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Tuesday, March 04, 2008

Jackson Beck (1912-2004)

Jackson Beck was born in New York City on July 23, 1912. He was the son of silent film star Max Beck and wife Irene. The movie industry was originally centered in the rural area of New Jersey. When the industry began packing up and moving to California in 1910, Max Beck said no and kept his family in New York City and then he became a famous Broadway actor. Max Beck was one of the original cast members in the 1938 production of Our Town by Thorton Wilder.

Jackson (never Jack) began doing voices for Bluto (later Brutus) on Popeye cartoons in 1944. William Pennell was the original actor who did the voice of Bluto. The Fleischer Brothers had been doing the Popeye cartoons since 1933, four years after Popeye made his debut in the Thimble Theater comic strip (January 17, 1929). The original voice of Popeye was Billy Costello, who didn't get along so well with Dave Fleischer. Brother Lou helped him by hiring in-betweener Jack Mercer, who would end up being one of the most versatile voice actors of all time. Jackson was under contract to the Famous Studios division of Paramount Pictures. He had gotten this job as the announcer for the Superman radio series, which he began in 1940.

In the late 1940s, he was Philo Vance on radio. In this, Jackson was both narrator and main character in the stories. In the years following, after radio was no longer the mainstay of home entertainment, Jackson was best known as a commercial pitchman who sold everything from cars to pizza to paint. Jackson pitched Studebakers, Lark cigarettes, building materials, and so many other products. He was was the first to sell Little Caesar's Pizza on TV. He worked until a series of strokes stopped him from speaking. The doctors attending to him said that the strokes were most likely attributed to smoking cigarettes for almost eighty years.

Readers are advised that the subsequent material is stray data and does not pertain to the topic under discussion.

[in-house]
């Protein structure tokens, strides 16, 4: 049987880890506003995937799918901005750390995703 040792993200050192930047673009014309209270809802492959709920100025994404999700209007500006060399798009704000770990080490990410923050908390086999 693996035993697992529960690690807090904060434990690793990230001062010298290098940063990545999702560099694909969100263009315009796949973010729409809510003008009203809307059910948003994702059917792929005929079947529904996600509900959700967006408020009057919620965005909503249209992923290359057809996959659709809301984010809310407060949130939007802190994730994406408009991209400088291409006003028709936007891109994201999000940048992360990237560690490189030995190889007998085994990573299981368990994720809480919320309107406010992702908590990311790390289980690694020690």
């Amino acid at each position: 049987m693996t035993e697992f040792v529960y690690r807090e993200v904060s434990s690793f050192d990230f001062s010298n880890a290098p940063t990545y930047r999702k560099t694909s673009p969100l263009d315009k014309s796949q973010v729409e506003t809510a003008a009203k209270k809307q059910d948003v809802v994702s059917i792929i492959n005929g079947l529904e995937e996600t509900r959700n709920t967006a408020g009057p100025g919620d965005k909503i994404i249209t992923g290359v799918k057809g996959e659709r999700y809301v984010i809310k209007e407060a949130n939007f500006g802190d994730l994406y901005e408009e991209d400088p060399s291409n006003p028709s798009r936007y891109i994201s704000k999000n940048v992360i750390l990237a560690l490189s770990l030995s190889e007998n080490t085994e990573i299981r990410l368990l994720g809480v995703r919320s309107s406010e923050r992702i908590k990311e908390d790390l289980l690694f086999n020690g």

Actually, Jackson's broadcasting career went back to the mid 1930s, after he graduated from college. He had a naturally low voice, which most people in radio loved to hear. One of his secrets for giving his voice a "gravelly" quality was to smoke as many cigarettes as he could smoke in a day. At one point in his life, he smoked more than four packs a day and would go through three cartons (ten packs in a carton) a week. It was said that, if a cigarette sponsor would pay him only in free cigarettes, he'd do it, even if they were Virginia Slims (a brand intended to be smoked by women).

Politically, Jackson was quite liberal. He was opposed to the Vietnam War. He was always quite vocal in his opinions.

Jackson died on July 28, 2004, of congestive heart failure at his home in New York City. He was married to Bernice, who had been married before and he had a step-son from her previous marriage.

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